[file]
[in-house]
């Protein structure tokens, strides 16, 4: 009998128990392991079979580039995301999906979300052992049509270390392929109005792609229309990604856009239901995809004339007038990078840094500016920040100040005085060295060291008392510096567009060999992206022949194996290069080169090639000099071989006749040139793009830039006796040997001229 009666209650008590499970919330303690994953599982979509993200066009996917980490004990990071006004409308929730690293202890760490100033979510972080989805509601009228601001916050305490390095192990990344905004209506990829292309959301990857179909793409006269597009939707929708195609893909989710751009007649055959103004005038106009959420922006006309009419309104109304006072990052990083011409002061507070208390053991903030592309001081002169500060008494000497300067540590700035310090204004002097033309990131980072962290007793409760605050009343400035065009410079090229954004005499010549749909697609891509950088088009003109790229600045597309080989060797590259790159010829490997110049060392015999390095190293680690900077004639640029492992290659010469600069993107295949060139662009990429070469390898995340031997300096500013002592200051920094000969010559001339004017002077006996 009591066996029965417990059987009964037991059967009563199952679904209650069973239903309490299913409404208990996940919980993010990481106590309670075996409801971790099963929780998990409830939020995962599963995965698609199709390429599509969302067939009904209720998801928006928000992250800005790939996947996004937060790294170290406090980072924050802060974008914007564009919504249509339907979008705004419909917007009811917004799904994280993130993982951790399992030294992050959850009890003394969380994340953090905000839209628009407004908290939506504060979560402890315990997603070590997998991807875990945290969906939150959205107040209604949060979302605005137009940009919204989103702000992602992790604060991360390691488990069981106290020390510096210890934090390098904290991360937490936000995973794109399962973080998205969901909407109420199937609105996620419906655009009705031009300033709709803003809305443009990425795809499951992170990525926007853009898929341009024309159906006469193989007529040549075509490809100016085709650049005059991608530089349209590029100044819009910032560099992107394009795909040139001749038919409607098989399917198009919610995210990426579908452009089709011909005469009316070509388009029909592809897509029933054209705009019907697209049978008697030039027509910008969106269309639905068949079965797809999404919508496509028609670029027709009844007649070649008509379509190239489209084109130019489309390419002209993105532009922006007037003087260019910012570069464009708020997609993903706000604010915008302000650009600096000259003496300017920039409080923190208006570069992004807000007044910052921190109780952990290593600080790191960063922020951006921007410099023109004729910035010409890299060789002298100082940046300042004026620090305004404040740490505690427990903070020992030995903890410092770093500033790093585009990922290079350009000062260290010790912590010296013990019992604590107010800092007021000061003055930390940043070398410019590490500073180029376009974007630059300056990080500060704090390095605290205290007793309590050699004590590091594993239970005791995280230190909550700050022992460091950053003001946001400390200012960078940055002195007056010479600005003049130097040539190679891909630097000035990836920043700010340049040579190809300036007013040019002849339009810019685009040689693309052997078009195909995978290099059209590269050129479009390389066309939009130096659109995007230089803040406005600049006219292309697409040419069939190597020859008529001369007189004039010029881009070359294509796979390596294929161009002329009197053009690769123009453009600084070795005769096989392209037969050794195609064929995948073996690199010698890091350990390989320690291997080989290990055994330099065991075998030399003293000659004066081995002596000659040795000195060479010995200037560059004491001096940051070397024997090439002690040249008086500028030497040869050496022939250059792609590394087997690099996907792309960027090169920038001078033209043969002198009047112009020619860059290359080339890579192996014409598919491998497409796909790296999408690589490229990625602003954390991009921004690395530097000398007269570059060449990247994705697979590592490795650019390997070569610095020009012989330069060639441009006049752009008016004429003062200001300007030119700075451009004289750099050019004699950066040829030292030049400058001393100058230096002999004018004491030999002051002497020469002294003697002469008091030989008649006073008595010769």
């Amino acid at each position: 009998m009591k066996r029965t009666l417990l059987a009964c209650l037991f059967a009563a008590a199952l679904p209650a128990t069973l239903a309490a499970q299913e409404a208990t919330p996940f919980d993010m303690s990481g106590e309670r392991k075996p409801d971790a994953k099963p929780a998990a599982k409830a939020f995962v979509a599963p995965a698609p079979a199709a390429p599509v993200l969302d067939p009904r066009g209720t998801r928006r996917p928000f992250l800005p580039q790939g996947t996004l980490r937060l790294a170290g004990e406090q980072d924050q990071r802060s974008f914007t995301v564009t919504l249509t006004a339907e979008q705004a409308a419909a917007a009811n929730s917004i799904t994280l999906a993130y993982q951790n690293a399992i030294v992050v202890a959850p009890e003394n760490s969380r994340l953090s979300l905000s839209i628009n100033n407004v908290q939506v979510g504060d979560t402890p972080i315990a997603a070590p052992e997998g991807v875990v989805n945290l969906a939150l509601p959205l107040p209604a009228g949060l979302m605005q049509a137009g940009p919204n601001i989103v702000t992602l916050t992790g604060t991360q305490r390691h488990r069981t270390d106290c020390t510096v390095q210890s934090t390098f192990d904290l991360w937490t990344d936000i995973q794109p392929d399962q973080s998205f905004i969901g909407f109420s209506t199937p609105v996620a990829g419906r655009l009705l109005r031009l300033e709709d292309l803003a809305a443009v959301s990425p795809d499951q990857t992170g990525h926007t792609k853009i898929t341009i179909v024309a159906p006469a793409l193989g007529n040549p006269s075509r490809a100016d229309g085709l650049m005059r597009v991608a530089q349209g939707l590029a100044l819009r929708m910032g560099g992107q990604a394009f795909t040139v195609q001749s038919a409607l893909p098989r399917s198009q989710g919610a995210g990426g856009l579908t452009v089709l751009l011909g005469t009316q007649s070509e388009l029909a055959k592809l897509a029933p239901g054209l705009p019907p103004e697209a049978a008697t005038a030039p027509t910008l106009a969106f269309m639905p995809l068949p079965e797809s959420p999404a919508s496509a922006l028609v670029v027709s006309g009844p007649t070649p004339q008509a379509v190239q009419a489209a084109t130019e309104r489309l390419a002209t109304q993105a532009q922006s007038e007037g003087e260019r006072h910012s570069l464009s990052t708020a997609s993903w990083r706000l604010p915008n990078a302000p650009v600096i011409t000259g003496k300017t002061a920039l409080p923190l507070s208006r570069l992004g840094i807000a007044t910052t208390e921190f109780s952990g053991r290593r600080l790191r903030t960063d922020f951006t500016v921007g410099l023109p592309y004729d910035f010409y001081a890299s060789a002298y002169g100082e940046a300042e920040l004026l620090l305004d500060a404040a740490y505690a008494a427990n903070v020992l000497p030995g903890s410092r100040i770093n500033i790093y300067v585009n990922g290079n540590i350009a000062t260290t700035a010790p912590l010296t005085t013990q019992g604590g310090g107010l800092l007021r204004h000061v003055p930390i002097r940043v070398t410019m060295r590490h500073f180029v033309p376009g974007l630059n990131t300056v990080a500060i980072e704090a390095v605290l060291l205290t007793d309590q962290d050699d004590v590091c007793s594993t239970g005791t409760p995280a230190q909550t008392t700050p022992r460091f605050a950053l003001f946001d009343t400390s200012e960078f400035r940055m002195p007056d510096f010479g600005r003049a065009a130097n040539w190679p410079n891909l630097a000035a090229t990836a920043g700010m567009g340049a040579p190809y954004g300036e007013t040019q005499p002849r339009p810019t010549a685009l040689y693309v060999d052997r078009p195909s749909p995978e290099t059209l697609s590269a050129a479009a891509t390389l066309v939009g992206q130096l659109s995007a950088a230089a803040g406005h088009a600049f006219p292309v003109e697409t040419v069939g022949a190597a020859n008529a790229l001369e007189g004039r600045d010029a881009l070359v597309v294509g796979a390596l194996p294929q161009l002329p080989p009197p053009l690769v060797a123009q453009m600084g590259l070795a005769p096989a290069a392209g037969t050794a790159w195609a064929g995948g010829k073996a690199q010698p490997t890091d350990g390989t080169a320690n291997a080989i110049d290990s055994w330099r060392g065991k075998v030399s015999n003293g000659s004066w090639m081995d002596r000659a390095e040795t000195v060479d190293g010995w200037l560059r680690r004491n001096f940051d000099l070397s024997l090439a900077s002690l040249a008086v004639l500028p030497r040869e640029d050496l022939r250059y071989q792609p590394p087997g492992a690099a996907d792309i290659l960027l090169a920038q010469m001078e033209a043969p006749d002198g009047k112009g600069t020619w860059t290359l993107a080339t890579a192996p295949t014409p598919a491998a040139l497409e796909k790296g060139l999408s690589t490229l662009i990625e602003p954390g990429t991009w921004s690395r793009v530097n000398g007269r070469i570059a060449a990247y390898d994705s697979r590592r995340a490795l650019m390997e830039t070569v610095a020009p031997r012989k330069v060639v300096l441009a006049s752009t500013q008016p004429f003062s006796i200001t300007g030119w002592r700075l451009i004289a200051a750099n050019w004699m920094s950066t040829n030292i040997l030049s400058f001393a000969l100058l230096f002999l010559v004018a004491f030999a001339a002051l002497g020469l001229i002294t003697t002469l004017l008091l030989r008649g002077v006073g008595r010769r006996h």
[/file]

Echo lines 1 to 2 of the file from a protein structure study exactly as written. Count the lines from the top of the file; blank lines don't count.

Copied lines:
[in-house]
């Protein structure tokens, strides 16, 4: 009998128990392991079979580039995301999906979300052992049509270390392929109005792609229309990604856009239901995809004339007038990078840094500016920040100040005085060295060291008392510096567009060999992206022949194996290069080169090639000099071989006749040139793009830039006796040997001229 009666209650008590499970919330303690994953599982979509993200066009996917980490004990990071006004409308929730690293202890760490100033979510972080989805509601009228601001916050305490390095192990990344905004209506990829292309959301990857179909793409006269597009939707929708195609893909989710751009007649055959103004005038106009959420922006006309009419309104109304006072990052990083011409002061507070208390053991903030592309001081002169500060008494000497300067540590700035310090204004002097033309990131980072962290007793409760605050009343400035065009410079090229954004005499010549749909697609891509950088088009003109790229600045597309080989060797590259790159010829490997110049060392015999390095190293680690900077004639640029492992290659010469600069993107295949060139662009990429070469390898995340031997300096500013002592200051920094000969010559001339004017002077006996 009591066996029965417990059987009964037991059967009563199952679904209650069973239903309490299913409404208990996940919980993010990481106590309670075996409801971790099963929780998990409830939020995962599963995965698609199709390429599509969302067939009904209720998801928006928000992250800005790939996947996004937060790294170290406090980072924050802060974008914007564009919504249509339907979008705004419909917007009811917004799904994280993130993982951790399992030294992050959850009890003394969380994340953090905000839209628009407004908290939506504060979560402890315990997603070590997998991807875990945290969906939150959205107040209604949060979302605005137009940009919204989103702000992602992790604060991360390691488990069981106290020390510096210890934090390098904290991360937490936000995973794109399962973080998205969901909407109420199937609105996620419906655009009705031009300033709709803003809305443009990425795809499951992170990525926007853009898929341009024309159906006469193989007529040549075509490809100016085709650049005059991608530089349209590029100044819009910032560099992107394009795909040139001749038919409607098989399917198009919610995210990426579908452009089709011909005469009316070509388009029909592809897509029933054209705009019907697209049978008697030039027509910008969106269309639905068949079965797809999404919508496509028609670029027709009844007649070649008509379509190239489209084109130019489309390419002209993105532009922006007037003087260019910012570069464009708020997609993903706000604010915008302000650009600096000259003496300017920039409080923190208006570069992004807000007044910052921190109780952990290593600080790191960063922020951006921007410099023109004729910035010409890299060789002298100082940046300042004026620090305004404040740490505690427990903070020992030995903890410092770093500033790093585009990922290079350009000062260290010790912590010296013990019992604590107010800092007021000061003055930390940043070398410019590490500073180029376009974007630059300056990080500060704090390095605290205290007793309590050699004590590091594993239970005791995280230190909550700050022992460091950053003001946001400390200012960078940055002195007056010479600005003049130097040539190679891909630097000035990836920043700010340049040579190809300036007013040019002849339009810019685009040689693309052997078009195909995978290099059209590269050129479009390389066309939009130096659109995007230089803040406005600049006219292309697409040419069939190597020859008529001369007189004039010029881009070359294509796979390596294929161009002329009197053009690769123009453009600084070795005769096989392209037969050794195609064929995948073996690199010698890091350990390989320690291997080989290990055994330099065991075998030399003293000659004066081995002596000659040795000195060479010995200037560059004491001096940051070397024997090439002690040249008086500028030497040869050496022939250059792609590394087997690099996907792309960027090169920038001078033209043969002198009047112009020619860059290359080339890579192996014409598919491998497409796909790296999408690589490229990625602003954390991009921004690395530097000398007269570059060449990247994705697979590592490795650019390997070569610095020009012989330069060639441009006049752009008016004429003062200001300007030119700075451009004289750099050019004699950066040829030292030049400058001393100058230096002999004018004491030999002051002497020469002294003697002469008091030989008649006073008595010769």